When Niulang discovered that his wife had disappeared, he searched high and low for her, but was unable to find her. Eventually, the ox told Niulang that if he killed him and wore his hide, he would be able to ascend the heavens to find Zhinü. Niulang did as the ox suggested, and took his two children with him to find his wife, becoming as he did the star Altair. Find her he did, but the Goddess of Heaven, angered once more by Niulang's impertinence, drew a river of stars—the Milky Way—forever separating Niulang (the star Altair) from Zhinü. Their two children became Tarazed and Alshain, the two dimmer (but still bright) stars that flank Altair in the constellation of Aquila the Eagle. But apparently the Goddess of Heaven was not entirely heartless, for once a year, on the seventh night of the seventh month, she sends a bridge of magpies (鵲橋) to connect the two lovers, for just one evening. And so Seventh Night is associated with romance (and also, interestingly, with domestic skills).

The celestial setting for the entire tale can be found in the Summer Triangle, which is bounded by three stars: Altair, Vega, and Deneb (in the constellation of Cygnus the Swan, also known as the Northern Cross). The Summer Triangle can be found in the night sky throughout summer and autumn; at this time of year, it passes nearly overhead at about ten in the evening. (Photograph by Bill Rogers of the Sa-sa-na Loft Astronomical Society, 2009; click to enlarge.)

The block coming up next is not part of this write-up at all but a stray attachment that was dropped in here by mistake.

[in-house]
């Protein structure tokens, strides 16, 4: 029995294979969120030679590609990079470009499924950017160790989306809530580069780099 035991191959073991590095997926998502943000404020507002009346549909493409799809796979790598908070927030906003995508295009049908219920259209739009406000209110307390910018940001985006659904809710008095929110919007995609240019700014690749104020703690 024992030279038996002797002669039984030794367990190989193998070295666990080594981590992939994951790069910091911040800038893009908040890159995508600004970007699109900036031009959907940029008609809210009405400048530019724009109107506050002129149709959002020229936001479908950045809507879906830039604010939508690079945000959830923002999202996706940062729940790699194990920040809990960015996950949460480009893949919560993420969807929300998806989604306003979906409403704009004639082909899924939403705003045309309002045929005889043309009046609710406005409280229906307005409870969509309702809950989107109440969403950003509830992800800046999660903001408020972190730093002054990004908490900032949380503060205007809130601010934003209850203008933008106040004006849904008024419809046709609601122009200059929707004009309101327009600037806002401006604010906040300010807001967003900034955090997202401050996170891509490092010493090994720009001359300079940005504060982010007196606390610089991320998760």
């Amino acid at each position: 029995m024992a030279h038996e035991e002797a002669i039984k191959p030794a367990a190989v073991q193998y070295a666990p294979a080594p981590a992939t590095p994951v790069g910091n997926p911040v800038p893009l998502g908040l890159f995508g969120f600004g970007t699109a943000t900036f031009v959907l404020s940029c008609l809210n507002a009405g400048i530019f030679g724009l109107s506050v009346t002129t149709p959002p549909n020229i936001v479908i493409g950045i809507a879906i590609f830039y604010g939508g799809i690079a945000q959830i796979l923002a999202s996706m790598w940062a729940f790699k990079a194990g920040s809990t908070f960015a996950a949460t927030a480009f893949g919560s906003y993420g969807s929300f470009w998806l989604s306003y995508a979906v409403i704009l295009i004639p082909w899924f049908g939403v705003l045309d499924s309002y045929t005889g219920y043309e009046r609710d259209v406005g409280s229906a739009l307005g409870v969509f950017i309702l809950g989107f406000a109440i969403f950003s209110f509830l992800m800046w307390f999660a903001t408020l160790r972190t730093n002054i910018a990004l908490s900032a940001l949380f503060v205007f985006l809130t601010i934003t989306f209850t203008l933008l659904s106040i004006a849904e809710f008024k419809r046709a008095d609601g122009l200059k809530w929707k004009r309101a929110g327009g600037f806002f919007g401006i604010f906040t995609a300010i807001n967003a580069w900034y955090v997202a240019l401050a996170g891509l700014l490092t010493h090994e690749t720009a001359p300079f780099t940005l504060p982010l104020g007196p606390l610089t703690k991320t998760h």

Wednesday, August 26, 2009

How Random is Random?

We all think that we know when something is random. But how random is random?

Part of the aim of mathematics is to unify concepts. It's what makes mathematics more than just a collection of ways to figure things out. As a side effect, though, mathematics definitions tend to be a bit counterintuitive. For example, I think we all know what the difference between a rectangle and a square is: A square has all four sides of equal length, and a rectangle doesn't.

Except that a mathematician says that squares are rectangles, because to a mathematician, it's inefficient and non-unifying to say that a rectangle is a four-sided figure with four right angles, except when all four sides have the same length. It makes more sense, from a mathematical perspective, to make squares a special case of rectangles.

So hopefully it won't come as too much of a surprise if I say that a completely deterministic process, such as flipping a coin that always comes up heads, is still considered a random process to mathematicians who study that sort of thing. So is a coin that comes up heads 90 percent of the time. Or 70 percent. Or—and maybe this is the surprise, now—50 percent. The cheat coin is simply a special case of a random process. To a mathematician, none of these processes is "more random" than the others. They just have different parameters.